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Taraxacum kok-saghyz

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Taraxacum kok-saghyz
The Russian dandelion
Scientific classification Edit this classification
Kingdom: Plantae
Clade: Tracheophytes
Clade: Angiosperms
Clade: Eudicots
Clade: Asterids
Order: Asterales
Family: Asteraceae
Genus: Taraxacum
T. kok-saghyz
Binomial name
Taraxacum kok-saghyz

Taraxacum kok-saghyz, often abbreviated as TKS and commonly referred to as the Kazakh dandelion, rubber root, or Russian dandelion,[1][2] is a species of dandelion native to Kazakhstan, Kyrgyzstan and Uzbekistan, notable for its production of high-quality rubber.[3] T. kok-saghyz was discovered in Kazakhstan in 1932 by Soviet scientists seeking a domestic source of rubber.[2][4]


Kok-saghyz is derived from the Kazakh kök-sağız (көк-сағыз), with kök meaning root and saghyz meaning rubber or gum. Its latex was traditionally used as a kind of chewing gum.[5]


T. kok-saghyz fruits
Botanical illustration

Plant description[edit]

Taraxacum kok-saghyz is a perennial plant with a yellow composite flower characteristic of the genus Taraxacum. Each flower head may be approximately one inch in diameter and be made up for 50 to 90 florets.[6] Plants may contain 25 to 50 leaves arranged in one or more rosettes at the upper end of the root. Taraxacum kok-saghyz can be differentiated from the common dandelion (Taraxacum officinale) by its generally smaller, grayish green leaves and hornlike structures on the bracts surrounding the bud.[6] Flowers are hermaphrodite, insect-pollinated (entomophilous) and are on stalks that reach about a foot in height. Taraxacum kok-saghyz is usually in flower from May through June, with seeds ripening from June through July.[7]

It is a diploid species that reproduces sexually,[2] and produces good pollen.[1] Another species, a triploid apomict that also has horned bracts and produces rubber, T. brevicorniculatum Korol. has frequently been misidentified as T. kok-saghyz.[1][2]


TKS was cultivated on a large scale in the Soviet Union during World War II. The Soviet Union cultivated Taraxacum kok-saghyz, together with Taraxacum hybernum and Scorzonera tau-saghyz, on a large scale between 1931 and 1950—notably during World War II—as an emergency source of rubber when supplies of rubber from Hevea brasiliensis in Southeast Asia were threatened. The United States, the UK, Germany, Sweden and Spain also cultivated the plant for the same reason. During this time period, the highest yields achieved by the U.S. reached 110 kg of rubber per hectare, while the USSR achieved yields of 200 kg of rubber per hectare. The Raisko sub-camp of Auschwitz was a production factory for the plant. Some of the women who have been deported on the Convoi des 31000 worked on its production there.[8] With the conclusion of World War II and the return of affordable Hevea brasiliensis rubber (which has 8 to 10 times the yield[9]), the majority of T. kok-saghyz programs ceased.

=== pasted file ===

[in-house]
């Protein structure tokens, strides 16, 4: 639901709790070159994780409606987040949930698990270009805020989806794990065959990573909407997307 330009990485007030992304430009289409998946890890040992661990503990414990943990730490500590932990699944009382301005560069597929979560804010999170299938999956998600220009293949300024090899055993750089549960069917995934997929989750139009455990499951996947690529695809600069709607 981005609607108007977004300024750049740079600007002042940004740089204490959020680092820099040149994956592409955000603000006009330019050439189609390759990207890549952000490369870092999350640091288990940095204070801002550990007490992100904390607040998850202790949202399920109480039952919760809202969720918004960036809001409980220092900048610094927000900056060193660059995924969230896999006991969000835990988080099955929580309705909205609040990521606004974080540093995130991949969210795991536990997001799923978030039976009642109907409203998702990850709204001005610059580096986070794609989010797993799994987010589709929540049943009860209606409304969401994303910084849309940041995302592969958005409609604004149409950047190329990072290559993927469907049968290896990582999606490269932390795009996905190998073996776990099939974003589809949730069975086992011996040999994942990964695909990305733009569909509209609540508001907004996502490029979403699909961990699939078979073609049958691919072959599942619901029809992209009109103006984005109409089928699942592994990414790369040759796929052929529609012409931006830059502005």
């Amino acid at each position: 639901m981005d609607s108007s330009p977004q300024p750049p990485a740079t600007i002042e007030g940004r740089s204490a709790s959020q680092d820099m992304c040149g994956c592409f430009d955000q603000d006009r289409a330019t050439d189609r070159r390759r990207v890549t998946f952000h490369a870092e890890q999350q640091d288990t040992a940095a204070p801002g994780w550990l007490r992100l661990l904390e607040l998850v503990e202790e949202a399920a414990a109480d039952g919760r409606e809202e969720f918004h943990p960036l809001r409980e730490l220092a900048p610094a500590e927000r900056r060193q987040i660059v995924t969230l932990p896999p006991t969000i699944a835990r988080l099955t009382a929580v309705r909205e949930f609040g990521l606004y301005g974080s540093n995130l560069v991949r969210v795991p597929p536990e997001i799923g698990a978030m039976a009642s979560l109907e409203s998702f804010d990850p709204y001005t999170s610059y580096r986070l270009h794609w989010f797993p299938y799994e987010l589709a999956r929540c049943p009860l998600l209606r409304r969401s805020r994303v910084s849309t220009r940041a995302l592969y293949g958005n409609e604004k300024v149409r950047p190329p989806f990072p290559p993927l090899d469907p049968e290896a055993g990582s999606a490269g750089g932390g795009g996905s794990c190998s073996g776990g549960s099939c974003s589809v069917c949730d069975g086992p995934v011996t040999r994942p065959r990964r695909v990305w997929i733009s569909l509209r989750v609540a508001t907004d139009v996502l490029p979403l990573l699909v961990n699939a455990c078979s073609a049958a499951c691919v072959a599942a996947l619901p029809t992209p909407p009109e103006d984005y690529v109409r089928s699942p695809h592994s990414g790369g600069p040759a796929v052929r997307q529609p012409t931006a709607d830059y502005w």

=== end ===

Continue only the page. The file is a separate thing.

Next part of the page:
Growth and cultivation[edit]

Growing conditions[edit]

Taraxacum kok-saghyz does best in loose, well-drained soils with high moisture retention and a pH between 5.5 and 8.5, in full or nearly-full sun.[7] The plant grows well in temperate climates.[10] The greatest growth is recorded in soils containing 2–8% organic matter.[11]


TKS produces about 1 million seeds per pound.[10] The seeds readily germinate but grow very slowly despite the early development of a strong root system. Because of their slow growth, the seedlings are vulnerable to being outcompeted by native weeds. Slow growth and weed control remain major challenges in successfully growing TKS today.[12] The direct seeding of TKS has been identified by researchers as the preferred method for establishing a crop.[10] Field studies showed that TKS germination occurs in May.[13] The vulnerability during early life stages is the main reason why the pest risk assessment, conducted by the Julius Kühn institute, revealed little invasive potential for TKS in Germany.[14]


Currently, the main challenges of growing TKS include plant germination, seedling vigor, growth rate, and weed control. Weed control is ineffective, as current available herbicides often have undesired side effects such as slowing the plant development or cause plant injuries.[15] However, weed control is inevitable as uncontrolled weed pressure reduces crop survival and plant growth rate. In addition, the cultivation of TKS in rows is impractical due to the morphology of the plant. Current studies of plant genome aim to identify genetic markers to improve TKS germplasm. Moreover, the development of weed resistance through traditional plant breeding techniques is being investigated.[10]

Pests and disease[edit]

In 2022, scientists have reported the first rust disease on TKS in China, caused by Puccinia hieracii. It leads to moderate to high yield losses and poses a potential threat for large scale production of TKS.[16]


TKS can be harvested after a single growing season. Rubber accumulation begins at germination, peaks at around one year, and then levels off or decreases due to older root tissues being shed and destroyed by microorganisms.[17]